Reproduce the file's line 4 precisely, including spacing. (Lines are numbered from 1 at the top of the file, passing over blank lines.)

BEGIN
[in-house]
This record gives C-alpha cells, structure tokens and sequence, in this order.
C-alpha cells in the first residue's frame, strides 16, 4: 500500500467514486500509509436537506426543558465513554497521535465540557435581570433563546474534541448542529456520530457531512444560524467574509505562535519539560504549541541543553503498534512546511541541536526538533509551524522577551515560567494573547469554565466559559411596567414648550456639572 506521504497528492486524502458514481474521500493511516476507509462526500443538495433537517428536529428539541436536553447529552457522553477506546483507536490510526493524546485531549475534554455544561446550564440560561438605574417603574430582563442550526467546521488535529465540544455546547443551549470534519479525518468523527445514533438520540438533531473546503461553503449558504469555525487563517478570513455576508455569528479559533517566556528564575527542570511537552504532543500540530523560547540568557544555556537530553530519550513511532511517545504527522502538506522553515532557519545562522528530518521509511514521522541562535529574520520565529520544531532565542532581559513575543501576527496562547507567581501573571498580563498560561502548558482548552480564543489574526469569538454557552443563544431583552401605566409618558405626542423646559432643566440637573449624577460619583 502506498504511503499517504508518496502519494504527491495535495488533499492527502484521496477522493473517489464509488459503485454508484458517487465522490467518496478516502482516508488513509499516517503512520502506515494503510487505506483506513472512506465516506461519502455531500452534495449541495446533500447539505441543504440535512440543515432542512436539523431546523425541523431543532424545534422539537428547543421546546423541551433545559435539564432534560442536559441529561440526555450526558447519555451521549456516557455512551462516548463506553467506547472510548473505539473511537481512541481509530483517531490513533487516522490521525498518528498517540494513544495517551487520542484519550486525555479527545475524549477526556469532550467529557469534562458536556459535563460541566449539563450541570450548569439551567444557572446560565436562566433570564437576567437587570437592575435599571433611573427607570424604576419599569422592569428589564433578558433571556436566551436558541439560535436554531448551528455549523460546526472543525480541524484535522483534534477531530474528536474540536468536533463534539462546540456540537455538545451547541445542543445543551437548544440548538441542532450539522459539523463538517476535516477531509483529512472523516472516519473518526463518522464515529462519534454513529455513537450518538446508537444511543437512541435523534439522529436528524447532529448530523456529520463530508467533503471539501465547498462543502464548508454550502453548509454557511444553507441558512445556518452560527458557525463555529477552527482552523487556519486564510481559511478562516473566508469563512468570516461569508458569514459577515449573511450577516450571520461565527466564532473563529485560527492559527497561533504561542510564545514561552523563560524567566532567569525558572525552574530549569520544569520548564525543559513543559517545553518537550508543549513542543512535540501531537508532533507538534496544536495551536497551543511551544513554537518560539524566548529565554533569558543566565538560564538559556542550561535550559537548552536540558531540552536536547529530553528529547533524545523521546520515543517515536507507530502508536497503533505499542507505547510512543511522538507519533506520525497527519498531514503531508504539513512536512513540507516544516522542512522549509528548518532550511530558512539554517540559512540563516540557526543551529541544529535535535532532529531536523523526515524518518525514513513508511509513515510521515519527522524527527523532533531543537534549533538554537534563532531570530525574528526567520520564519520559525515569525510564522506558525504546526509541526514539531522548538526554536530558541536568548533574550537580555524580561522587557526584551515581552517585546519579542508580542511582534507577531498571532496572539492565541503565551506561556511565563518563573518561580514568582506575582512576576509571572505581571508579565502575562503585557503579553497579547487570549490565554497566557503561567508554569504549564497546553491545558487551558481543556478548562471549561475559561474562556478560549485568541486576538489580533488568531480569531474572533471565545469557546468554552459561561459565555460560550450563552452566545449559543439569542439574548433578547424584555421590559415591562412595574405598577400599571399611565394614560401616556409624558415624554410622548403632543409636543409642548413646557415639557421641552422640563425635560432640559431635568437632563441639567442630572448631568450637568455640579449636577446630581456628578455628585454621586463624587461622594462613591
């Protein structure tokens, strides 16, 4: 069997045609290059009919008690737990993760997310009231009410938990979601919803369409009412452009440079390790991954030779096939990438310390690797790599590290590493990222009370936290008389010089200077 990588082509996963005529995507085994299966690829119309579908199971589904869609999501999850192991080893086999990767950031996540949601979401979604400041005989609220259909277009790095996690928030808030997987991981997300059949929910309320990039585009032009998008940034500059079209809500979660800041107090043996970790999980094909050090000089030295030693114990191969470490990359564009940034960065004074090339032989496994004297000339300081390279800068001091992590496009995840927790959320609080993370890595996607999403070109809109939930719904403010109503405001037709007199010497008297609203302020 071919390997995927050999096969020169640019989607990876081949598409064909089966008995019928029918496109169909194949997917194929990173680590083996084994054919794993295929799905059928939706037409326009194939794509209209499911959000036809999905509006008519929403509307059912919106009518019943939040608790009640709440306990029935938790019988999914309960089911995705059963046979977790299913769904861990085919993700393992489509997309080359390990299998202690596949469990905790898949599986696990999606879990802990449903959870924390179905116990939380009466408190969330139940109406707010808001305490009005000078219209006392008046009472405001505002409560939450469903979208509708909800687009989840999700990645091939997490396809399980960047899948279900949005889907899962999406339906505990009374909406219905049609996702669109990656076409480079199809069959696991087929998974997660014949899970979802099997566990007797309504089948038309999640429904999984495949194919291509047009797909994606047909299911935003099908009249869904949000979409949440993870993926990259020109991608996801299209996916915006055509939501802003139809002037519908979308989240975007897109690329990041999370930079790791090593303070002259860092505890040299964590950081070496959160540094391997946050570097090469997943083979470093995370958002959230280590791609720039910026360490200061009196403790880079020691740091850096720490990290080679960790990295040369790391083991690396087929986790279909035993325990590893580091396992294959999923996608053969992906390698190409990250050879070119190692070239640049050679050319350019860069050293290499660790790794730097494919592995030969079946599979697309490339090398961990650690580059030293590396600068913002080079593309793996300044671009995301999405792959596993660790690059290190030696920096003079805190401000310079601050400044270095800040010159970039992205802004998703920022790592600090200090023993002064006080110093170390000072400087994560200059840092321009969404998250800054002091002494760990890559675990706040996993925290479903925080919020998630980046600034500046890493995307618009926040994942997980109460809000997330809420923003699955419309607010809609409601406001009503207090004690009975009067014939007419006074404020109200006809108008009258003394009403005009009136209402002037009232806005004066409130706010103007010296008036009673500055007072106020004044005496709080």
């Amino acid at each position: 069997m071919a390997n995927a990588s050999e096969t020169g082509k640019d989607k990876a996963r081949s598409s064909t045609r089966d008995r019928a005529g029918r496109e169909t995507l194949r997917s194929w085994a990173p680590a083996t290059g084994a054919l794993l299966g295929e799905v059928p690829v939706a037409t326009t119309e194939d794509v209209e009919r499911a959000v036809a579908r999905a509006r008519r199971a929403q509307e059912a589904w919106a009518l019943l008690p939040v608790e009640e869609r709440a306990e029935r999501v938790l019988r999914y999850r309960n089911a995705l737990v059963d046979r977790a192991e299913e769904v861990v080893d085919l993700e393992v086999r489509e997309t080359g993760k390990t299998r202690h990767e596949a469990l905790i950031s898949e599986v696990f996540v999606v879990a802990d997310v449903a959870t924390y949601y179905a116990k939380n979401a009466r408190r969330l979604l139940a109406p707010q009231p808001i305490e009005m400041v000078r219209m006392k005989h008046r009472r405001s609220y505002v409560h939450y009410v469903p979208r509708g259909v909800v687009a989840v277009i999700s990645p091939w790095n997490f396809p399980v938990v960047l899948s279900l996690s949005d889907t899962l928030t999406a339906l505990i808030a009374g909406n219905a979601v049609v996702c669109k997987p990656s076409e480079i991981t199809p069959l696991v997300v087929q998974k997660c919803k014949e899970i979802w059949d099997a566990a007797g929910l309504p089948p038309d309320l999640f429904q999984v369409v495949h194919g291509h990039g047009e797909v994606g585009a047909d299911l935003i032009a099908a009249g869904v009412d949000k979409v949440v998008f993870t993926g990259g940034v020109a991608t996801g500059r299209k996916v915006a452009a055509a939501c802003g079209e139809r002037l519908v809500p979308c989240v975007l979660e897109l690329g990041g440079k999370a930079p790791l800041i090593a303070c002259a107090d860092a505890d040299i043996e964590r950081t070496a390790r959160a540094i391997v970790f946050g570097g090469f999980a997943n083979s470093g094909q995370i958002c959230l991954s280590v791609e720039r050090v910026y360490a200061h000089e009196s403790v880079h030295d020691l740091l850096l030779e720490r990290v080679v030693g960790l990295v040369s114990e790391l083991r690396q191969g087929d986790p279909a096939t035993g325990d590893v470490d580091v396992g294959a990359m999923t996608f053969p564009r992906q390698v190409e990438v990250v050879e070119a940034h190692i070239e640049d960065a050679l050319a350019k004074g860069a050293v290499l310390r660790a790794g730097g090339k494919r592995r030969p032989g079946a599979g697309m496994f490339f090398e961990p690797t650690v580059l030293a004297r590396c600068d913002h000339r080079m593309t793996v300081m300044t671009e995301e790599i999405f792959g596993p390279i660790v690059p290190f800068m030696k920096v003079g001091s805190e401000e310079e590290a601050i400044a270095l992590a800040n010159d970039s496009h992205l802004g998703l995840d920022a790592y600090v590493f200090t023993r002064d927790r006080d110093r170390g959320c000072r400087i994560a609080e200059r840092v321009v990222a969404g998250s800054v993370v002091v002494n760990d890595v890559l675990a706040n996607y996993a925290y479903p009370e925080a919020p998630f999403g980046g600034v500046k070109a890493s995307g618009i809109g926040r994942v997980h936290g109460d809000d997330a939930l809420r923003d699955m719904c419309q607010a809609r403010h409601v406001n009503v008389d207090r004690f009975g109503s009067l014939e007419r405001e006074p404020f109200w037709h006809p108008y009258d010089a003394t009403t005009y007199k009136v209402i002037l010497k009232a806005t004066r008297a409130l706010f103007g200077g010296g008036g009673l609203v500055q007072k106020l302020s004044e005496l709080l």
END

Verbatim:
């Protein structure tokens, strides 16, 4: 069997045609290059009919008690737990993760997310009231009410938990979601919803369409009412452009440079390790991954030779096939990438310390690797790599590290590493990222009370936290008389010089200077 990588082509996963005529995507085994299966690829119309579908199971589904869609999501999850192991080893086999990767950031996540949601979401979604400041005989609220259909277009790095996690928030808030997987991981997300059949929910309320990039585009032009998008940034500059079209809500979660800041107090043996970790999980094909050090000089030295030693114990191969470490990359564009940034960065004074090339032989496994004297000339300081390279800068001091992590496009995840927790959320609080993370890595996607999403070109809109939930719904403010109503405001037709007199010497008297609203302020 071919390997995927050999096969020169640019989607990876081949598409064909089966008995019928029918496109169909194949997917194929990173680590083996084994054919794993295929799905059928939706037409326009194939794509209209499911959000036809999905509006008519929403509307059912919106009518019943939040608790009640709440306990029935938790019988999914309960089911995705059963046979977790299913769904861990085919993700393992489509997309080359390990299998202690596949469990905790898949599986696990999606879990802990449903959870924390179905116990939380009466408190969330139940109406707010808001305490009005000078219209006392008046009472405001505002409560939450469903979208509708909800687009989840999700990645091939997490396809399980960047899948279900949005889907899962999406339906505990009374909406219905049609996702669109990656076409480079199809069959696991087929998974997660014949899970979802099997566990007797309504089948038309999640429904999984495949194919291509047009797909994606047909299911935003099908009249869904949000979409949440993870993926990259020109991608996801299209996916915006055509939501802003139809002037519908979308989240975007897109690329990041999370930079790791090593303070002259860092505890040299964590950081070496959160540094391997946050570097090469997943083979470093995370958002959230280590791609720039910026360490200061009196403790880079020691740091850096720490990290080679960790990295040369790391083991690396087929986790279909035993325990590893580091396992294959999923996608053969992906390698190409990250050879070119190692070239640049050679050319350019860069050293290499660790790794730097494919592995030969079946599979697309490339090398961990650690580059030293590396600068913002080079593309793996300044671009995301999405792959596993660790690059290190030696920096003079805190401000310079601050400044270095800040010159970039992205802004998703920022790592600090200090023993002064006080110093170390000072400087994560200059840092321009969404998250800054002091002494760990890559675990706040996993925290479903925080919020998630980046600034500046890493995307618009926040994942997980109460809000997330809420923003699955419309607010809609409601406001009503207090004690009975009067014939007419006074404020109200006809108008009258003394009403005009009136209402002037009232806005004066409130706010103007010296008036009673500055007072106020004044005496709080």